[The auction for this Significant Object, with story by Teddy Wayne, has ended. Original price: 50 cents. Final price: $20.50.]
At the Ramada Hotel and Conference Center Qualcomm Stadium San Diego, on a June weekend in 2007, eighty-two men and women from Sealy, the mattress giant, converged for their national sales meeting. Sealy was falling behind in the burgeoning memory-mattress market and its finances were, in industry parlance, “sagging.” One right rectangular prism made of Lucite with a “Catch the Wave” decal, half-filled with viscous liquid, was awarded to Richard Caulkins, a mustachioed sales manager from Omaha whose branches had outperformed all others in the previous quarter. Upon his return to Nebraska he gave it to his eight-year-old son, who sloshed the liquid around for a few minutes and unsuccessfully attempted to crack the prism’s clear walls before getting bored and running out of the house to play.
But its history is immaterial. You will receive the Lucite prism. You will marvel at its viscosity. You will think of a motor oil commercial from your youth touting its product’s ability to resist viscosity and fight thermal breakdowns. You will place the prism on your coffee table as a kitschy, ironic gesture. You will wonder if you are too old and bourgeois to be decorating ironically. When friends come by, they will, in puzzlement, ask if you received the prism from work. You will titter, explain that its placement is ironic, and nervously gauge their reactions. They will smile politely and tilt the prism’s liquid around a few times, then return to the previous conversation, which will be about work problems, or sexual problems, or interpersonal problems. These are problems with which you are familiar from either previous discussions or your own identification with them. You will recite rote solutions or expressions of sympathy from muscle memory, meanwhile casting a surreptitious glance at the still-sloshing prism, watching its encased waves that cannot be caught, thinking about thermal breakdowns, closing your eyes and dreaming about diving into the bracing Pacific, imagining the Caulkins son’s escape from his father’s suburban row house with the aimless adventure only children possess, and, when you open your eyes, the liquid’s viscosity will have brought itself to rest, thickly, silently, within its six clear walls.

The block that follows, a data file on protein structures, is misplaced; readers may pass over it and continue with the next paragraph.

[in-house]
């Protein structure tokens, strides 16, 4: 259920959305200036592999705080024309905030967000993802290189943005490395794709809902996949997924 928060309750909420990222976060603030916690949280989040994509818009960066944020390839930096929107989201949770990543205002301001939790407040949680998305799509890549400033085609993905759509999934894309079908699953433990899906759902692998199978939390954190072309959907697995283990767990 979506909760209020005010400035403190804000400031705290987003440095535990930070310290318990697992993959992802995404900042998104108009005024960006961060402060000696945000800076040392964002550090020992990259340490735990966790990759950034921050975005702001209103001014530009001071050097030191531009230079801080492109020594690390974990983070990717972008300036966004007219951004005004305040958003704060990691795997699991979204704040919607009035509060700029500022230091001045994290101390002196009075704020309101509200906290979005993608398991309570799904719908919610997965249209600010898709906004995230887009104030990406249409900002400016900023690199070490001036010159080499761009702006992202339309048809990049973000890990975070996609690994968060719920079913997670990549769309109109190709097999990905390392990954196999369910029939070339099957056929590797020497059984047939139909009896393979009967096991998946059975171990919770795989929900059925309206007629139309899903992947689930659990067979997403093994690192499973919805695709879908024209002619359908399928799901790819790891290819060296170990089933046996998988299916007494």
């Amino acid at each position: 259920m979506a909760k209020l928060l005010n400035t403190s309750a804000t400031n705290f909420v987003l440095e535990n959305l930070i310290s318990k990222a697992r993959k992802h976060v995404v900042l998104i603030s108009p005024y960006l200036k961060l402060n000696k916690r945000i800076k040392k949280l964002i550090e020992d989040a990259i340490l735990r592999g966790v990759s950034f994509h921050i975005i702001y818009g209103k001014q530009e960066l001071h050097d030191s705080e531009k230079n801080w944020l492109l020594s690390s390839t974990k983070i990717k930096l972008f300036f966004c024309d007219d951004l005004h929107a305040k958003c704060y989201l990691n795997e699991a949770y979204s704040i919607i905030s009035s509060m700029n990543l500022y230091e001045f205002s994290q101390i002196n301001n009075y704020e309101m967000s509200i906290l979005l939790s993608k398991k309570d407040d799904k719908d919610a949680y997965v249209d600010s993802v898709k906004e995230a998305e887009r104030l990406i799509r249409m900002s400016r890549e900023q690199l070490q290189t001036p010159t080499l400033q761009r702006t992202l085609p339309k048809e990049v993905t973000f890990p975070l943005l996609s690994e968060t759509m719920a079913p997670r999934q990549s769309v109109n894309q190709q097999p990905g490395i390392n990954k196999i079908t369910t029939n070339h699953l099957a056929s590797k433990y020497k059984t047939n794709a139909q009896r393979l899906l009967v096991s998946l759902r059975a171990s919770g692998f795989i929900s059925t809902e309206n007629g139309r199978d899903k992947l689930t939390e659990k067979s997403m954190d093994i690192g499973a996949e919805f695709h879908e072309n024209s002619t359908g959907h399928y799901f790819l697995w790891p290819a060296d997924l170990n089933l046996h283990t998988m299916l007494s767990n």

An excellent account of one person’s attempt to resist the nobrow disposition — in which tasteless kitsch is appreciated with detached irony. There are other ways to feel about kitsch! Nice one, Mr. Wayne.
A personal favorite.
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